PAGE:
The performances are faultless, the concept is strong, the period detail is beautifully realised, so why does THE POST not quite live up to the hype? Well maybe we’re just a step removed here in the UK from the historical impact of the publishing of the Vietnam ‘Pentagon Papers’, (which exposed the fact that the Government knew Vietnam was a war they could not win, but persisted in sending troops rather than admit defeat), but maybe it’s just down to the story and the script, lacking focus.
The story is a less familiar one than the later Watergate affair, but still incurred the wrath of the Nixon administration. Procured by Daniel Ellsberg , the Pentagon Papers were originally to be printed by the New York Times, a far more prestigious paper at the time. The film follows the trail of how that fell apart and how the Washington Post got involved. So whilst it is a ‘first past the finishing post’ story, it’s not quite as simple as all that.
There is a monologue spoken by Post’s Executive Editor, Ben Bradlee’s (Hanks) wife, Tony (played by Sarah Paulson), a comment on the bravery of Kay Graham (Streep), as owner of the Washington Post, which would have given the film its emotional core strength. “Kay is in a position she never thought she’d be in — a position I’m sure plenty of people don’t think she should have. And when you’re told time and time again that you’re not good enough, that your opinion doesn’t matter as much — when they don’t just look past you, when to them you’re not even there, when that’s been your reality for so long — it’s hard not to let yourself think it’s true.”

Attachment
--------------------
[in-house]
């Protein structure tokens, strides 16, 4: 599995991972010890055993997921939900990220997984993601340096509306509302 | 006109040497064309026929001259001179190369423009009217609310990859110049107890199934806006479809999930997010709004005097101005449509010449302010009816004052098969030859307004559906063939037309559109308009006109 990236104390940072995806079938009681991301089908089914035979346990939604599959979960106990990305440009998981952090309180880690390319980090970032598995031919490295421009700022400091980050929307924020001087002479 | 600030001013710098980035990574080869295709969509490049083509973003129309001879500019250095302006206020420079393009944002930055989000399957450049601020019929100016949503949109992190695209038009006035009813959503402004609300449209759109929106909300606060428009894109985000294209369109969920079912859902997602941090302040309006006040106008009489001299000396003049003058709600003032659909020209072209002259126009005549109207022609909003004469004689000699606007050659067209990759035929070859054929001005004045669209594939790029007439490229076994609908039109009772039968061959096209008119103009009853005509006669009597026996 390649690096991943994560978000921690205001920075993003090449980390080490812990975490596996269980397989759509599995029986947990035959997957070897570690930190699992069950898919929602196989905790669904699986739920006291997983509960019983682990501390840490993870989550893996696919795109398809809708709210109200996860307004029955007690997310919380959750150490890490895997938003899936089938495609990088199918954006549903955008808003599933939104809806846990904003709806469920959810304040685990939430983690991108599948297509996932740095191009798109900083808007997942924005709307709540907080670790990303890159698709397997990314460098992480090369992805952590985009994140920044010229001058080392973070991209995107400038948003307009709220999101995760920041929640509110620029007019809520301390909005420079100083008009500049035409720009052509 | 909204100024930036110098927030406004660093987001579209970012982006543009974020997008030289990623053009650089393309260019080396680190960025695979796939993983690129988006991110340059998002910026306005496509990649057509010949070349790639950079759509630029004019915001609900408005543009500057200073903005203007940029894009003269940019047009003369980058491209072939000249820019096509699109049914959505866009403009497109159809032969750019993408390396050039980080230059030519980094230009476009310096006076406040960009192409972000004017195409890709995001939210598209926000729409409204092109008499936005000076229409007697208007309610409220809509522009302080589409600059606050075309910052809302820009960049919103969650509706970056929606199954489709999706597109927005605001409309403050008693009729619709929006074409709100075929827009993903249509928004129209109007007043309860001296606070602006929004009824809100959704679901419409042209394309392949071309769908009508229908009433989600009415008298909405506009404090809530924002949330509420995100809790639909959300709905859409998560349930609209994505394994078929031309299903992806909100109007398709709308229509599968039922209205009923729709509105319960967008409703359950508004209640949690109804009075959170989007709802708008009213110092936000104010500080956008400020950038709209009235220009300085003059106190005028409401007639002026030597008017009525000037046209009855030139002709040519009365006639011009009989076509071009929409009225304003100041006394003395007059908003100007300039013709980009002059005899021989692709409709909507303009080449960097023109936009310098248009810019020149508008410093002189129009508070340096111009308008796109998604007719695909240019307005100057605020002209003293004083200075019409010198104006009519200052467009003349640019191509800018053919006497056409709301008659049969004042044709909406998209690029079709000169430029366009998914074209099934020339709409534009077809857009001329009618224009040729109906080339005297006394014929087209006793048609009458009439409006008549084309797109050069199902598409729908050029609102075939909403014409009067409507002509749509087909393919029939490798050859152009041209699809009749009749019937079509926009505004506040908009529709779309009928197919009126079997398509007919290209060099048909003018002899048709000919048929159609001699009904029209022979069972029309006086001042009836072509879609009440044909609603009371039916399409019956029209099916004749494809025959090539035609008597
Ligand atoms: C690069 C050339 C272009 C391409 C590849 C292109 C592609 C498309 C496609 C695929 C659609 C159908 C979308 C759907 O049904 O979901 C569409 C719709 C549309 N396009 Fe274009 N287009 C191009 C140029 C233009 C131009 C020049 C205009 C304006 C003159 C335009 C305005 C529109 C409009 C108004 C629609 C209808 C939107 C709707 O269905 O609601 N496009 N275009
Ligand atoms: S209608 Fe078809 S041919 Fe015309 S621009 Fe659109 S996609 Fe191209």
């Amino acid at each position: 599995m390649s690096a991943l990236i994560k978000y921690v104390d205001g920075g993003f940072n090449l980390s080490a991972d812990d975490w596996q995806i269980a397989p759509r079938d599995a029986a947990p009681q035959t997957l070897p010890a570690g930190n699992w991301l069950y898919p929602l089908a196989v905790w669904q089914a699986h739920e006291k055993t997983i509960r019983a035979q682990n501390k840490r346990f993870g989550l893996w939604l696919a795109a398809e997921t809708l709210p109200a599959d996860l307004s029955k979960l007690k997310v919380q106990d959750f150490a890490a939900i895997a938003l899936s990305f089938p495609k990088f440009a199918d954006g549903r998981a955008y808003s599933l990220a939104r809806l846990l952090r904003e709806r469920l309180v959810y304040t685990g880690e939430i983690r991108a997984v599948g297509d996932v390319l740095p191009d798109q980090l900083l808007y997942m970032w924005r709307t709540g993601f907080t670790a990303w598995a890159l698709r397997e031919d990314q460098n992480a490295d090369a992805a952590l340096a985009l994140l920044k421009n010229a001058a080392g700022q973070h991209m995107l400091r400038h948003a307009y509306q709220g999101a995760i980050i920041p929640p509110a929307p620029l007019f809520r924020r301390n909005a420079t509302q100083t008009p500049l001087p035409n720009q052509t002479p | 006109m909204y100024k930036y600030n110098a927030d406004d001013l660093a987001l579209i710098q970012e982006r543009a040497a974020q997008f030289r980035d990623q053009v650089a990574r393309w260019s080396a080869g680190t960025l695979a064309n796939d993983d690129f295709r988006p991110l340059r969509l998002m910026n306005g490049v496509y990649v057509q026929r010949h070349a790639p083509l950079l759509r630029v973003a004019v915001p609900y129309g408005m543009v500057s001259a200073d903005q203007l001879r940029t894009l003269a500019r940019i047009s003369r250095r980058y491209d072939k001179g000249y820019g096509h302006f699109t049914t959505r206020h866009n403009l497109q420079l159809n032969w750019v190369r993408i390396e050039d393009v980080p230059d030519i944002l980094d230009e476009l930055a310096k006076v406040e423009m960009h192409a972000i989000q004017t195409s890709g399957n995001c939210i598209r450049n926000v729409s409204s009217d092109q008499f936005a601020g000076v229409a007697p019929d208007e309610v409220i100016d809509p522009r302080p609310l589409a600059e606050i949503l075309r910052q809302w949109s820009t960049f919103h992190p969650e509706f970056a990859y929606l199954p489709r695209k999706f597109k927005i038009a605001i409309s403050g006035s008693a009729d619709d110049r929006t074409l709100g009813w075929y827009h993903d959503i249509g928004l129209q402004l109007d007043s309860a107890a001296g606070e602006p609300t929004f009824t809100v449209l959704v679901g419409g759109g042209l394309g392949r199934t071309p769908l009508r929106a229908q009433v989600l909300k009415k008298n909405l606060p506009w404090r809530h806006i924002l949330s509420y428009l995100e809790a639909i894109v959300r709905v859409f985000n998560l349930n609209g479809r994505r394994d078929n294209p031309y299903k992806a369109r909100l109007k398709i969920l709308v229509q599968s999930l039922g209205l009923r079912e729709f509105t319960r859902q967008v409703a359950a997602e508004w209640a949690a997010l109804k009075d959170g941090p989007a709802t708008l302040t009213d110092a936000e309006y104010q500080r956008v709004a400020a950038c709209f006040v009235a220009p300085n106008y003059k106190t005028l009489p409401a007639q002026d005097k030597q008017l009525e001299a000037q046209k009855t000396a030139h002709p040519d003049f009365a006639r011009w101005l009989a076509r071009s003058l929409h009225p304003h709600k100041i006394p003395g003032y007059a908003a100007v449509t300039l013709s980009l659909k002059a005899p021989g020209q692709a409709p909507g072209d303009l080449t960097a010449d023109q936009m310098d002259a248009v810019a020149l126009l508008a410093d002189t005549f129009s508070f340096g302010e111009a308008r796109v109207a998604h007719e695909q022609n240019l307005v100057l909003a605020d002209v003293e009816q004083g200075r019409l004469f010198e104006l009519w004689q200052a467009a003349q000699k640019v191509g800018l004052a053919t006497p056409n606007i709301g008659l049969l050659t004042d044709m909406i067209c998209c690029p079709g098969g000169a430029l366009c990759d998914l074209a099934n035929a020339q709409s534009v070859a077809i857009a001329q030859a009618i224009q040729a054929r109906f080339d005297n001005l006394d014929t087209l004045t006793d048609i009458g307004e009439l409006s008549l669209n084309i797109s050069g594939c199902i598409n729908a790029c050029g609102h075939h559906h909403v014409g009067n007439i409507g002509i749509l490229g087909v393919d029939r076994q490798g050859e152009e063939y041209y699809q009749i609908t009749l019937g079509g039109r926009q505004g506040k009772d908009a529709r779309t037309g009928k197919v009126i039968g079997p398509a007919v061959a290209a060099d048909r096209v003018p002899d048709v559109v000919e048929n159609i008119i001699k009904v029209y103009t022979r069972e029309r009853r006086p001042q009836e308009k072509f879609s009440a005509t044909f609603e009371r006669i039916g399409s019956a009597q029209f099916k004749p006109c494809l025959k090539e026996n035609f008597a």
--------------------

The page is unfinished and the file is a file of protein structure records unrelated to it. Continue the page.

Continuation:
“So to make this decision, to risk her fortune and the company that’s been her entire life? Well, I think that’s brave,”
As a widow, Graham inherited the ownership from her husband, who had actually been bestowed it from her own father, so unusually at that time putting her in the frame of being a female publisher in a man’s world. Sadly, this strand could have been so much stronger. Streep portrays her character well; she’s quiet and considered and anyone can recognize the situation she faces when she sits in a boardroom with answers to questions those around her will take credit for. She’s trying to keep the paper on track to sell it, but she is almost so recessive throughout, so submissive to other (male) advisors around her, that when strength of character is needed and manifested, it seems to come more or less out of nowhere. If the core of the story were focused on her, so much more could have been drawn from it.
For his part, Tom Hanks certainly puts in a creditable performance as Bradlee, doing his best to generate excitement and exude the ‘we need to publish or be damned’ mentality despite the risks of jail or worse. And both he, and Graham, would be liable in the eyes of the law.
And yet actually the story is really about freedom of the press. All the press – then and now. The printing of these Government papers represents something that is as relevant today as it was then – think Wikileaks for instance. The fact is, journalism has been as much under fire from Trump today as it was back in Nixon’s day. But in THE POST there are simply too many themes running throughout and not enough clarity about the importance of any one. Whilst the bigger picture of the importance of journalistic freedom is well told, it’s hard to engage with the characters. With the result that, in my view, the audience watches dispassionately and rather unengaged.
Spielberg, Hanks and Streep are for sure a dream team on paper, ably supported by the likes of Sarah Paulson, Tracy Letts and Bob Odenkirk. But it’s a solid and watchable film, just not really a classic.
It’s a 3 Hearter….. 💜💜💜
Out Friday 12th January 2018